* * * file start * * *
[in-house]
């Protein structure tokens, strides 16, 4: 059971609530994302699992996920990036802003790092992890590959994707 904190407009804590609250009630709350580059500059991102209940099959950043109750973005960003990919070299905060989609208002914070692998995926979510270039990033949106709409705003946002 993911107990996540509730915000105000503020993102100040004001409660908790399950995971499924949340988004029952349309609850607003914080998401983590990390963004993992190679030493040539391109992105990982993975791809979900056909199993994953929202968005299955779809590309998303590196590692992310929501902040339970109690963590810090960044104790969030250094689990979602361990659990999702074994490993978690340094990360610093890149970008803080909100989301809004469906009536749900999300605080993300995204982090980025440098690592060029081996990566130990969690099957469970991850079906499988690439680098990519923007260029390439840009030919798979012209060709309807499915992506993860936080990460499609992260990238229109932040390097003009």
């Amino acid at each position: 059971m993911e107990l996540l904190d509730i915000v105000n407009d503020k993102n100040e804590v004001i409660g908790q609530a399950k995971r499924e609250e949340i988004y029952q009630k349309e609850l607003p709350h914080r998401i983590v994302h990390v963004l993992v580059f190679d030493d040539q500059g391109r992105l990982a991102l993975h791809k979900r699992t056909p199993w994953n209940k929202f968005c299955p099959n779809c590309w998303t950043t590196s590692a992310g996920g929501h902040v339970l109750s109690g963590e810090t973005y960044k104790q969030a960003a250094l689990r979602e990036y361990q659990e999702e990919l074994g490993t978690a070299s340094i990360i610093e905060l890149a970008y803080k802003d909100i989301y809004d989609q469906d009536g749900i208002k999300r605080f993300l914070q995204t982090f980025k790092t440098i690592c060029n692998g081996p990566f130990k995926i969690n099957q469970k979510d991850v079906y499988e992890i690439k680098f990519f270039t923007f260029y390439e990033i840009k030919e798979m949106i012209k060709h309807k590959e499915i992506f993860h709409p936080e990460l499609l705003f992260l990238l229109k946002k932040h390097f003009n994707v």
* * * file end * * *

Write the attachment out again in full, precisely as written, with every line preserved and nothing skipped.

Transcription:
[in-house]
């Protein structure tokens, strides 16, 4: 059971609530994302699992996920990036802003790092992890590959994707 904190407009804590609250009630709350580059500059991102209940099959950043109750973005960003990919070299905060989609208002914070692998995926979510270039990033949106709409705003946002 993911107990996540509730915000105000503020993102100040004001409660908790399950995971499924949340988004029952349309609850607003914080998401983590990390963004993992190679030493040539391109992105990982993975791809979900056909199993994953929202968005299955779809590309998303590196590692992310929501902040339970109690963590810090960044104790969030250094689990979602361990659990999702074994490993978690340094990360610093890149970008803080909100989301809004469906009536749900999300605080993300995204982090980025440098690592060029081996990566130990969690099957469970991850079906499988690439680098990519923007260029390439840009030919798979012209060709309807499915992506993860936080990460499609992260990238229109932040390097003009």
């Amino acid at each position: 059971m993911e107990l996540l904190d509730i915000v105000n407009d503020k993102n100040e804590v004001i409660g908790q609530a399950k995971r499924e609250e949340i988004y029952q009630k349309e609850l607003p709350h914080r998401i983590v994302h990390v963004l993992v580059f190679d030493d040539q500059g391109r992105l990982a991102l993975h791809k979900r699992t056909p199993w994953n209940k929202f968005c299955p099959n779809c590309w998303t950043t590196s590692a992310g996920g929501h902040v339970l109750s109690g963590e810090t973005y960044k104790q969030a960003a250094l689990r979602e990036y361990q659990e999702e990919l074994g490993t978690a070299s340094i990360i610093e905060l890149a970008y803080k802003d909100i989301y809004d989609q469906d009536g749900i208002k999300r605080f993300l914070q995204t982090f980025k790092t440098i690592c060029n692998g081996p990566f130990k995926i969690n099957q469970k979510d991850v079906y499988e992890i690439k680098f990519f270039t923007f260029y390439e990033i840009k030919e798979m949106i012209k060709h309807k590959e499915i992506f993860h709409p936080e990460l499609l705003f992260l990238l229109k946002k932040h390097f003009n994707v």